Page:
Kellogg and US Consumers Chew Over Kids' Advertising

30 May 2007


BATTLE CREEK, Michigan: Breakfast cereal giant, the Kellogg Company, has bowed to consumer group pressure - and the threat of a $1 billion (€741m; £502m) lawsuit - and has agreed to modify its marketing to youngsters.

The Center for Science in the Public Interest and the Campaign for Commercial-Free Kids both rattled legal sabers early last year, accusing the maker of the iconic Corn Flakes brand of unfair and deceptive practices in marketing food of poor nutritional quality to children.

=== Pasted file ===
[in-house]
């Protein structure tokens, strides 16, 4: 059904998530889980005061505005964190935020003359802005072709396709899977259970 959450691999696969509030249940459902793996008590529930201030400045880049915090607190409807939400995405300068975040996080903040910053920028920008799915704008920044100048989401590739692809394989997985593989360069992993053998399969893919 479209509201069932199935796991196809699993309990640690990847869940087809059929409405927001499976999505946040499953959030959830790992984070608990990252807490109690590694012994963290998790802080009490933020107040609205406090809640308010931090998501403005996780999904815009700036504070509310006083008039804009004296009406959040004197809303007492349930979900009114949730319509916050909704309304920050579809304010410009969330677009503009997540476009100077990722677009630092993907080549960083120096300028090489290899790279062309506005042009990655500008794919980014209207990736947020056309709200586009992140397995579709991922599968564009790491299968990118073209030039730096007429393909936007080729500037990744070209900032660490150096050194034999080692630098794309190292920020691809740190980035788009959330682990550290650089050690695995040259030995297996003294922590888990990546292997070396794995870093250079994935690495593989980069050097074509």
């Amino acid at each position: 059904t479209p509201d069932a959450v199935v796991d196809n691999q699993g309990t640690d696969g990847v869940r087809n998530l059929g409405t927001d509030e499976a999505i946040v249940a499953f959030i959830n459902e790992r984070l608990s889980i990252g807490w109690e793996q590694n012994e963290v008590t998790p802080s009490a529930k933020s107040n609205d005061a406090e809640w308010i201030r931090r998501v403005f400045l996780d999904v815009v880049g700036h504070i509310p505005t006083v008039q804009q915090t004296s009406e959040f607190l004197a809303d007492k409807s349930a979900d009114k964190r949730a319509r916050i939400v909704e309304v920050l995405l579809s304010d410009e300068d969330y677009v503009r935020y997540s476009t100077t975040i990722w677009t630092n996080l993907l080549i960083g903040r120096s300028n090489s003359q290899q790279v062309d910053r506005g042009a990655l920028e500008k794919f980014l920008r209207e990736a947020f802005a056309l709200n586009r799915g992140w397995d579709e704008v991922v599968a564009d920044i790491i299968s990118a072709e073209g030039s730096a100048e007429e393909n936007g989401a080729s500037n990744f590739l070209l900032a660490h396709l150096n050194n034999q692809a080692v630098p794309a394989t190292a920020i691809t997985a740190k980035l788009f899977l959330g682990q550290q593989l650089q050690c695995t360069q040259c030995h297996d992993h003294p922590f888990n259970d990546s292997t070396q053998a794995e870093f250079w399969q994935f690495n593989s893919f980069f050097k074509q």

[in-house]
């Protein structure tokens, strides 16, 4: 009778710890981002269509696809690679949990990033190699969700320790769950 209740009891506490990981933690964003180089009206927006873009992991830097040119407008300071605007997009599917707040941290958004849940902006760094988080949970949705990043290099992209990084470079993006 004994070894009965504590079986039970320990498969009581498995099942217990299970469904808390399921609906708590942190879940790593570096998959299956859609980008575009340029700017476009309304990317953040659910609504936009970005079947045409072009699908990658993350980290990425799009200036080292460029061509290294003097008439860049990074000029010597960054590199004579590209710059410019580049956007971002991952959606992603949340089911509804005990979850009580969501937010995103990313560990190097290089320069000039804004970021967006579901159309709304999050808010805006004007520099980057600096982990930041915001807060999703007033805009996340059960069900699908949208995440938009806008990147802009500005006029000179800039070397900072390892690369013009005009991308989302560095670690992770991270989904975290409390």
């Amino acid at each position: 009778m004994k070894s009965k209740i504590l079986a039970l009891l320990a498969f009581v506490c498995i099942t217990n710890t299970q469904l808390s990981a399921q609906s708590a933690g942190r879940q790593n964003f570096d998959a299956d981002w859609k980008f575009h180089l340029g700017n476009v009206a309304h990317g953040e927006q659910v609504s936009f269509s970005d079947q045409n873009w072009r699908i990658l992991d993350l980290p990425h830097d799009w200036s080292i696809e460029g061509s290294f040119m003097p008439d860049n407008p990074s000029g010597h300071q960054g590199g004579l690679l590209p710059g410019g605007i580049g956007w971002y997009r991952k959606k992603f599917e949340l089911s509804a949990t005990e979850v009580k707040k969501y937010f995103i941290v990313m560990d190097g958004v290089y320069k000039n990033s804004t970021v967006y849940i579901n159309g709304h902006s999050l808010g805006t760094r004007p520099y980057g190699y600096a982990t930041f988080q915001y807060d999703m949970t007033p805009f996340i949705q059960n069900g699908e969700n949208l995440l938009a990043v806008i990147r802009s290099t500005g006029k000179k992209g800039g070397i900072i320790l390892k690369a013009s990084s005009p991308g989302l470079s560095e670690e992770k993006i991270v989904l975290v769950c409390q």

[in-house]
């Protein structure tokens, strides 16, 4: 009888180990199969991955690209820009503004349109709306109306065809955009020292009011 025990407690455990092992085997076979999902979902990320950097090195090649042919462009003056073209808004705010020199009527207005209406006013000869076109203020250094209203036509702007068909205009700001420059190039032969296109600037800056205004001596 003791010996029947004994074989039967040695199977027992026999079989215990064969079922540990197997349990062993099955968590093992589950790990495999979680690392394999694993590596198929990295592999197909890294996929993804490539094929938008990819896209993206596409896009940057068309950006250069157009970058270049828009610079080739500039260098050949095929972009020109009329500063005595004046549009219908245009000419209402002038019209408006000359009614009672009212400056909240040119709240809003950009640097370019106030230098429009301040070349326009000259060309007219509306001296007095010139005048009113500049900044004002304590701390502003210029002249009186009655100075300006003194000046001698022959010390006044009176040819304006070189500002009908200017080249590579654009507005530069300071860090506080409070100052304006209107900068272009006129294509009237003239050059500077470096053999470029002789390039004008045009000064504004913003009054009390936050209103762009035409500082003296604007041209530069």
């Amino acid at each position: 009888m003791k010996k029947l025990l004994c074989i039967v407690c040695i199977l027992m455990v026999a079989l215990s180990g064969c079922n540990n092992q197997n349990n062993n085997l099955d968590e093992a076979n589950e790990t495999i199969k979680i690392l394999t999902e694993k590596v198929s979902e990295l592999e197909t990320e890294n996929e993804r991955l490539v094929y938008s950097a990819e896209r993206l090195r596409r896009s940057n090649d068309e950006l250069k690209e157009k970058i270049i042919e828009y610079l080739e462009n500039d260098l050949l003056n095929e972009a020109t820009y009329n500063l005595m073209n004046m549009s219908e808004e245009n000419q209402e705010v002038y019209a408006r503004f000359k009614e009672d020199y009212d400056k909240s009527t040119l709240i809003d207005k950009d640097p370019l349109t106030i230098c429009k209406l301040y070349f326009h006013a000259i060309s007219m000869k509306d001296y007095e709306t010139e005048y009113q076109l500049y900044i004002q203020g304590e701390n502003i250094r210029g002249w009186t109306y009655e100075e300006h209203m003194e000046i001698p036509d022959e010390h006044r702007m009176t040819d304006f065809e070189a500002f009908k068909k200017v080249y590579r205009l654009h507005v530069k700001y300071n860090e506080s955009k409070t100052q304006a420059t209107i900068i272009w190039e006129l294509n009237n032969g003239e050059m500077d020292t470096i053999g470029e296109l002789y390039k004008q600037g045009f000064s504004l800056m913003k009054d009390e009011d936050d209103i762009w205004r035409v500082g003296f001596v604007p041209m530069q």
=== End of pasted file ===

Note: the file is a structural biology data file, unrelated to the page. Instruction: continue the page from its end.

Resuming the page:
Since which time Kellogg has been in negotiation with the groups and joined the Children's Food and Advertising Initiative of the National Advertising Review Council, agreeing to devote 50% of its advertising messages to under twelves to promoting healthier foods or lifestyles.

In addition, the company agrees to limit the use of licensed characters in its ads. It is also obliged to draft a public pledge on how it will implement the agreed changes.

Kellogg remains zip-lipped on its discussions with the consumer lobbyists, save to say it believes the talks to be "productive".

Data sourced from AdAge.com; additional content by WARC staff